Salon – After Adam Lanza shot dead 20 children in a Connecticut primary school with his mother’s Bushmaster XM15-E2S rifle, public discourse turned swiftly to the well-hashed gun control debate. Legislation was proposed, teacher gun-training groups launched, Bushmasters flew off shelves in fear of an impending ban. Meanwhile, the markets were moving.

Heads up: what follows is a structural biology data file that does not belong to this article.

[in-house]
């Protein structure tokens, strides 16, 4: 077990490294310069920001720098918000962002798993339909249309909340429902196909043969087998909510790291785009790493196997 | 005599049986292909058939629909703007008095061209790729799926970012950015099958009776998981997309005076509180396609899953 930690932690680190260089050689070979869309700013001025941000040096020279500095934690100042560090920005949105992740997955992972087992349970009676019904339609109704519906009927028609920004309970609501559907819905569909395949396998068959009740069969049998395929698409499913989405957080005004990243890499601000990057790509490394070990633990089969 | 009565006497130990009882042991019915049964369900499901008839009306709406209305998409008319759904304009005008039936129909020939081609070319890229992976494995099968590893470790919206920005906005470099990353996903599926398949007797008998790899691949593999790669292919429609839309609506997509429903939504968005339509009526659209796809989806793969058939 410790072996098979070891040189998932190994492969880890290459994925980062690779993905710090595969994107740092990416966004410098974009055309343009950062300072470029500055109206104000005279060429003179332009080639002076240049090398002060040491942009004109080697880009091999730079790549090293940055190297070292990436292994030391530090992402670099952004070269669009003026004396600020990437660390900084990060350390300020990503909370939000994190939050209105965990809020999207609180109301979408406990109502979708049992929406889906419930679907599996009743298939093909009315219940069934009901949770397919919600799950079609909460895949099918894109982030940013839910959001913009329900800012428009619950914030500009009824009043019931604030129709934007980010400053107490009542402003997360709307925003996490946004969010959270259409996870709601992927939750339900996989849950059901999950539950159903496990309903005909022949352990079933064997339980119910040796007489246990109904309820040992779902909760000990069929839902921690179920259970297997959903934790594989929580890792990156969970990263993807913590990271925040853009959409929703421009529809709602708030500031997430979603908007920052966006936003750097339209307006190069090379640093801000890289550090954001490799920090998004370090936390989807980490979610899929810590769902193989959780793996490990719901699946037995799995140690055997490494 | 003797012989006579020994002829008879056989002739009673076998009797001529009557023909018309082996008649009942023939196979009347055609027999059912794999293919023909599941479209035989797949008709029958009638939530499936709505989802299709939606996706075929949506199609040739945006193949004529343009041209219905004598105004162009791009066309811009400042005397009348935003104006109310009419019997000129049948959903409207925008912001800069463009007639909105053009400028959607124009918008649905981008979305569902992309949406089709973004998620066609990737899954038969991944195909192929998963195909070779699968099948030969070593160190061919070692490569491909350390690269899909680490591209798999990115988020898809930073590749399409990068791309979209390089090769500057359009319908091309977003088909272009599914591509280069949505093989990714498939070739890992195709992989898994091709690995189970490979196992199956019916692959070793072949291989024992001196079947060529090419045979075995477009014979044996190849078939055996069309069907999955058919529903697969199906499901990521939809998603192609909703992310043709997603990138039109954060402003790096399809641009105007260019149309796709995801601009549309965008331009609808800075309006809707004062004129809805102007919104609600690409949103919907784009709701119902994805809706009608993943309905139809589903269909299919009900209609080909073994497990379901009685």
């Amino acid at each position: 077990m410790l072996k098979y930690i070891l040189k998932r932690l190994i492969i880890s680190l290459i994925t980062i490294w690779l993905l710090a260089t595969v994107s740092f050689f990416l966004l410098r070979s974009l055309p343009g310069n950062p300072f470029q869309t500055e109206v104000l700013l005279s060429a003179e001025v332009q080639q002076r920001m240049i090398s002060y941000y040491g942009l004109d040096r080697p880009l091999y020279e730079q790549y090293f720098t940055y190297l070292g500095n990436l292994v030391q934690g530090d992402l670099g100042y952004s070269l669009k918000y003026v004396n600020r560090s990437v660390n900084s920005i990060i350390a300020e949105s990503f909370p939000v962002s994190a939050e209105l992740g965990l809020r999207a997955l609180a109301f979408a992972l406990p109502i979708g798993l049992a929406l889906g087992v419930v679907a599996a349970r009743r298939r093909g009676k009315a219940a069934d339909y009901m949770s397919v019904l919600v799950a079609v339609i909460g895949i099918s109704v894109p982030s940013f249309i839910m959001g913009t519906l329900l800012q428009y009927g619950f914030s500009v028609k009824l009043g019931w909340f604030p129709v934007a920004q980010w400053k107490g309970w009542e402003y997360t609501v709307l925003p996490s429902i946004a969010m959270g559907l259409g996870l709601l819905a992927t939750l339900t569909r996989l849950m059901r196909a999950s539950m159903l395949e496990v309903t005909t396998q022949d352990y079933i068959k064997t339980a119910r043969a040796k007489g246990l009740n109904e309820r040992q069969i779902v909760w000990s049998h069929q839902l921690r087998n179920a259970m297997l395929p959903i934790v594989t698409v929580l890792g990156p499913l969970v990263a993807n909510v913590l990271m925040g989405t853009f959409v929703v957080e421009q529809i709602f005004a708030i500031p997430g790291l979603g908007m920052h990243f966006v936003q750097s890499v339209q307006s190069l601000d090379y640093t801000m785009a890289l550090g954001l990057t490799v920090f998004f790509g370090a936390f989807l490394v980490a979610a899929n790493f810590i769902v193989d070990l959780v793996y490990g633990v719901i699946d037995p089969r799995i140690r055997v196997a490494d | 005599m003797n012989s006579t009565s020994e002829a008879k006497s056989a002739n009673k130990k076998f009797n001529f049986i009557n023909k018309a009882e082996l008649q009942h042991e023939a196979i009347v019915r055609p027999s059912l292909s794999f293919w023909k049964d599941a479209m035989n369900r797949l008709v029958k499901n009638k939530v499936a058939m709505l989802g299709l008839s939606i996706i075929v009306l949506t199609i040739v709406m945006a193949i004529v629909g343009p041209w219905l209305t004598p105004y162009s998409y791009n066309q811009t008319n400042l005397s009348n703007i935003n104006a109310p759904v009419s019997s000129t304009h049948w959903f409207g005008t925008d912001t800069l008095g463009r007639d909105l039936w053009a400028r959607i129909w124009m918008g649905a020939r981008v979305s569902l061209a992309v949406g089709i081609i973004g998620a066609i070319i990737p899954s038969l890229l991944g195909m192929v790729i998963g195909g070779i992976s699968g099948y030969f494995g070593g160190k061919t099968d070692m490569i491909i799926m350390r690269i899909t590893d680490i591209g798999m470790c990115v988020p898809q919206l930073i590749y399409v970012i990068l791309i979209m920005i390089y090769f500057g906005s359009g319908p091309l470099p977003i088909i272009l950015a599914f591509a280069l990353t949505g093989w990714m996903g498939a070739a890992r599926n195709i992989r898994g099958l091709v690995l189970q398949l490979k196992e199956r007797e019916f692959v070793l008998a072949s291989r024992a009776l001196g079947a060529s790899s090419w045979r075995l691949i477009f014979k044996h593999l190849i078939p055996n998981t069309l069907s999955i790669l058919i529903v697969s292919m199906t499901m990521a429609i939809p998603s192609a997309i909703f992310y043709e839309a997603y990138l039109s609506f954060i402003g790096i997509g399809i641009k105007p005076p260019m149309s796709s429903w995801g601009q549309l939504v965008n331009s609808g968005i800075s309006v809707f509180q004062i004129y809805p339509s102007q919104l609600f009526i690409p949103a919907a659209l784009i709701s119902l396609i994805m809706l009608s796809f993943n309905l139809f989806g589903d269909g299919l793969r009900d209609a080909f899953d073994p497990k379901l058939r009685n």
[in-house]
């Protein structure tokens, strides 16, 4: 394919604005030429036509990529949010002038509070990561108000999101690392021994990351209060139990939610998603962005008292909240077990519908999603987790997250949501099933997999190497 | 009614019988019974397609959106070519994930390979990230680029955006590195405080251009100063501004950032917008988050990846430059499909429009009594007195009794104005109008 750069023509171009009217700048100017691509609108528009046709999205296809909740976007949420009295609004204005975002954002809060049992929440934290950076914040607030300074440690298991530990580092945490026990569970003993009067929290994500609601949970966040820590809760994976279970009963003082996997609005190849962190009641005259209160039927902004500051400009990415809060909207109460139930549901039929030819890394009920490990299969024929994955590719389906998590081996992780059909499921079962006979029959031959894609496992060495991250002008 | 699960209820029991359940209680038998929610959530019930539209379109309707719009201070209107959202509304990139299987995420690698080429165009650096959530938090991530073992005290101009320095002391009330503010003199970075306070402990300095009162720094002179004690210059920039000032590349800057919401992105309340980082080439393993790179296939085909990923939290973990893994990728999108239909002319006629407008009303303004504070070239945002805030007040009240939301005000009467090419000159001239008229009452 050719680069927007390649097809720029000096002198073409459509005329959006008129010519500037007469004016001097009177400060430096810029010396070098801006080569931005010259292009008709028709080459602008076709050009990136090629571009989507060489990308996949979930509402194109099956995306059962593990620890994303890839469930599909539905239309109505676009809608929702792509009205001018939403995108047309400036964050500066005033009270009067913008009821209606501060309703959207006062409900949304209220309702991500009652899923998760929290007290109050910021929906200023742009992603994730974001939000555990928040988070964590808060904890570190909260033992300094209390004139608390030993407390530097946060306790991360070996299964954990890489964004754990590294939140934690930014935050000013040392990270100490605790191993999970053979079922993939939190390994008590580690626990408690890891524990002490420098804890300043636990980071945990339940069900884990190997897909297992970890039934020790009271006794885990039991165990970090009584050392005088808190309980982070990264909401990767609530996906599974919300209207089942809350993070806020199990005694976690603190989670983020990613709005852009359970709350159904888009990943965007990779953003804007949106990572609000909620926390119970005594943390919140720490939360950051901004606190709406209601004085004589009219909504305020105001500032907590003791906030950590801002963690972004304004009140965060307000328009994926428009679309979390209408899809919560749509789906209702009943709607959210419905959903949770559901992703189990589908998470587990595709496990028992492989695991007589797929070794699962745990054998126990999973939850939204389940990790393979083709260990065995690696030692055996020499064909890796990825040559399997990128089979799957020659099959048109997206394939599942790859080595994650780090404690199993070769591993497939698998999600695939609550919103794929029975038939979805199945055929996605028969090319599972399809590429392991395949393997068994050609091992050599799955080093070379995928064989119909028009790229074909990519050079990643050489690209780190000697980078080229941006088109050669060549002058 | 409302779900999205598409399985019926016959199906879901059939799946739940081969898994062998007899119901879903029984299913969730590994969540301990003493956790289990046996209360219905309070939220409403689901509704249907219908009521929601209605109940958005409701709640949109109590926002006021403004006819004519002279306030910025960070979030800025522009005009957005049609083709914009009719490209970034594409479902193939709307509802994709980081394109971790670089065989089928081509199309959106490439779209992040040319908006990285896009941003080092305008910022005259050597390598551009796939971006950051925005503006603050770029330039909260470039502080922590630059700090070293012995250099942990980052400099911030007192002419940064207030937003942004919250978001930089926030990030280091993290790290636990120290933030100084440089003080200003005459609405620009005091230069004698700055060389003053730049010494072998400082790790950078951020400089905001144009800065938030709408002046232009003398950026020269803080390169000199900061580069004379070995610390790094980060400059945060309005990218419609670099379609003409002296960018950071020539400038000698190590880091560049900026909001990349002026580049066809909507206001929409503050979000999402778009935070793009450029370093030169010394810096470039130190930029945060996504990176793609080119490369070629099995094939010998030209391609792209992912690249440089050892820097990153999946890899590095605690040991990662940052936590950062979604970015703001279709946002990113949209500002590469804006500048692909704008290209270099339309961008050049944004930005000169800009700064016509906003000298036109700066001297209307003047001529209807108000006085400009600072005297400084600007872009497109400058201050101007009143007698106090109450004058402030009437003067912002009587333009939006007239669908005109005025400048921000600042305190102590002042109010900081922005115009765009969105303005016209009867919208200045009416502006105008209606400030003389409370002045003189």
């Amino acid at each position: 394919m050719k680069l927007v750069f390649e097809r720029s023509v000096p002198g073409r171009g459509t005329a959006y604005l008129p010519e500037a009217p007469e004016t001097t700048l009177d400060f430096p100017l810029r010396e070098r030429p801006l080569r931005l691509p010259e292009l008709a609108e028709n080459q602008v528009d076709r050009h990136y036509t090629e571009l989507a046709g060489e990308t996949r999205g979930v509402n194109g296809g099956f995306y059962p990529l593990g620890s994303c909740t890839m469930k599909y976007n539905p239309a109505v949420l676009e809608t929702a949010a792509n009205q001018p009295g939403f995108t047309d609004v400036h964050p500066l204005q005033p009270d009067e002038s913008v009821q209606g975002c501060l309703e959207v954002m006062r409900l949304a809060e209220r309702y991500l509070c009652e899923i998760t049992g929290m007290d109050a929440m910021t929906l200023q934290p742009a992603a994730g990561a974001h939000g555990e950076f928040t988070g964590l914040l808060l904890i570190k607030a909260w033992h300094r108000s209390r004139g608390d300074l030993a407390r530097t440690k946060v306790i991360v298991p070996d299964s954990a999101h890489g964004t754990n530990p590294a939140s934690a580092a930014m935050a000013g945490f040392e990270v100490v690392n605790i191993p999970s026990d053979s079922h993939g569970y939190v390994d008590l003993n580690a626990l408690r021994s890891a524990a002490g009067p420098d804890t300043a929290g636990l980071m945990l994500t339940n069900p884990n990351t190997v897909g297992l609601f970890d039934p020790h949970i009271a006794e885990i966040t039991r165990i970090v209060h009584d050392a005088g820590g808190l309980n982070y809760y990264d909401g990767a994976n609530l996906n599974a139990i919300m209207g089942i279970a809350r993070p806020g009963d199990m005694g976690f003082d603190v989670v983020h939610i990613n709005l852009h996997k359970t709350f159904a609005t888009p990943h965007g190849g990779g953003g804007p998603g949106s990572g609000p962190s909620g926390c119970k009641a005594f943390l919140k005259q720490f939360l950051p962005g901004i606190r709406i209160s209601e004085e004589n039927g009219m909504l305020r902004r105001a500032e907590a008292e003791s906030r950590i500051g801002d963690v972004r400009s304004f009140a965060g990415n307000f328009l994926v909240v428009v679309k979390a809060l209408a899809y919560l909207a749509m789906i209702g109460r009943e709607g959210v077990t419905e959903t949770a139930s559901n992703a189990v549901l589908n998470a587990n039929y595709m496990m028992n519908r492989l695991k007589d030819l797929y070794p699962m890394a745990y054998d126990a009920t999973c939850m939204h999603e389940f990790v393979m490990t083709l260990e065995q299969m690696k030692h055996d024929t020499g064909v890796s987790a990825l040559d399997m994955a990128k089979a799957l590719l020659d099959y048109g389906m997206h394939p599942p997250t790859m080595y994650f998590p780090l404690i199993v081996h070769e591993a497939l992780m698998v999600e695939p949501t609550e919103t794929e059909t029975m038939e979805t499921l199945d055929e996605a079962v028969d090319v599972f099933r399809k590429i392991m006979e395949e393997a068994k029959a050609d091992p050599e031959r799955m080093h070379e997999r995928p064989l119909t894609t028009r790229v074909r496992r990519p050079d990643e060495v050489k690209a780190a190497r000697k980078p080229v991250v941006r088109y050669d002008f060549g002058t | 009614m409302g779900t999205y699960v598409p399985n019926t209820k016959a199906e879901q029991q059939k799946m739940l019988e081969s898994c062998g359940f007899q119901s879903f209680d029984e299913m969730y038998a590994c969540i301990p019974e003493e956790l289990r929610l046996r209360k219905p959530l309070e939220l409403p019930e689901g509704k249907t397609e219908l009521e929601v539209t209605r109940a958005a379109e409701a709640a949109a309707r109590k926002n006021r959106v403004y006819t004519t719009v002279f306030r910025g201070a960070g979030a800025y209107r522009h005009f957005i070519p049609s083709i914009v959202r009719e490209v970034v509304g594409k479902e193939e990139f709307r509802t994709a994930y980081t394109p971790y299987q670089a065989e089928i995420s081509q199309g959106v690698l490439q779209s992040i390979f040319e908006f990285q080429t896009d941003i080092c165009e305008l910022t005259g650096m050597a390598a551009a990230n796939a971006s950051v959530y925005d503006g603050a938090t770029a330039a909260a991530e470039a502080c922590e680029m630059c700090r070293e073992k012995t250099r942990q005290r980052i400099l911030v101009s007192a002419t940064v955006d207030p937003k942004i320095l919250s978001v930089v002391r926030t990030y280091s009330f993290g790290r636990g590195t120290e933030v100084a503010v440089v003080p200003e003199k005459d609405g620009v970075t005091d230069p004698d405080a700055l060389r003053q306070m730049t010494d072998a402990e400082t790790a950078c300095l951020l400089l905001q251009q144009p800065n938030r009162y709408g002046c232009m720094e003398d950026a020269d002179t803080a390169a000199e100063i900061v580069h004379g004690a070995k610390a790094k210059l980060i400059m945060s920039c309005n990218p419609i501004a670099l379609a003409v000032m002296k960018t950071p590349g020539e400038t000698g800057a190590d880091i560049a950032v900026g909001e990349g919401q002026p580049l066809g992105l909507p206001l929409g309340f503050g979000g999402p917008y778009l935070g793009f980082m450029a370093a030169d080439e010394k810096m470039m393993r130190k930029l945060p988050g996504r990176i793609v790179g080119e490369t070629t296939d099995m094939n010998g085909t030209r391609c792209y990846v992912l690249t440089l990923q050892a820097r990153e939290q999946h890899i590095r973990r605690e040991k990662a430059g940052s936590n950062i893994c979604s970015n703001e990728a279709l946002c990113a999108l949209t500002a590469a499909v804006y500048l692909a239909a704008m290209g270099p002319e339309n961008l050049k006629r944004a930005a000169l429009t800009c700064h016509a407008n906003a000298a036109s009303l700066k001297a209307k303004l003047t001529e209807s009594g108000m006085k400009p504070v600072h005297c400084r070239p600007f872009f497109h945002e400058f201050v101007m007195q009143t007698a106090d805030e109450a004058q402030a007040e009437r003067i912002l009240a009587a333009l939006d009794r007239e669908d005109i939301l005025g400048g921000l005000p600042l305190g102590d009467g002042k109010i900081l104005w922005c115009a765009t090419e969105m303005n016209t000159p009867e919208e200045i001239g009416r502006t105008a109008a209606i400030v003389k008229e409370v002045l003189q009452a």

Arms manufacturers Smith & Wesson, Cabela’s and Big 5 all boasted sterling third quarter results in the post-Sandy Hook gun boom. A number of big retail chains moved to end sales of AR-15s and similar assault weapons in the wake of the shooting and Cerberus Capital, the New York firm that owned Bushmaster, sold the company, calling the Connecticut shooting a “watershed event.” But a small number of hedge funds, accustomed to a sadly familiar pattern (gun massacre, leads to fear of gun bans, leads to mass gun sales), moved to make bank on the tragedy and this predictable trajectory.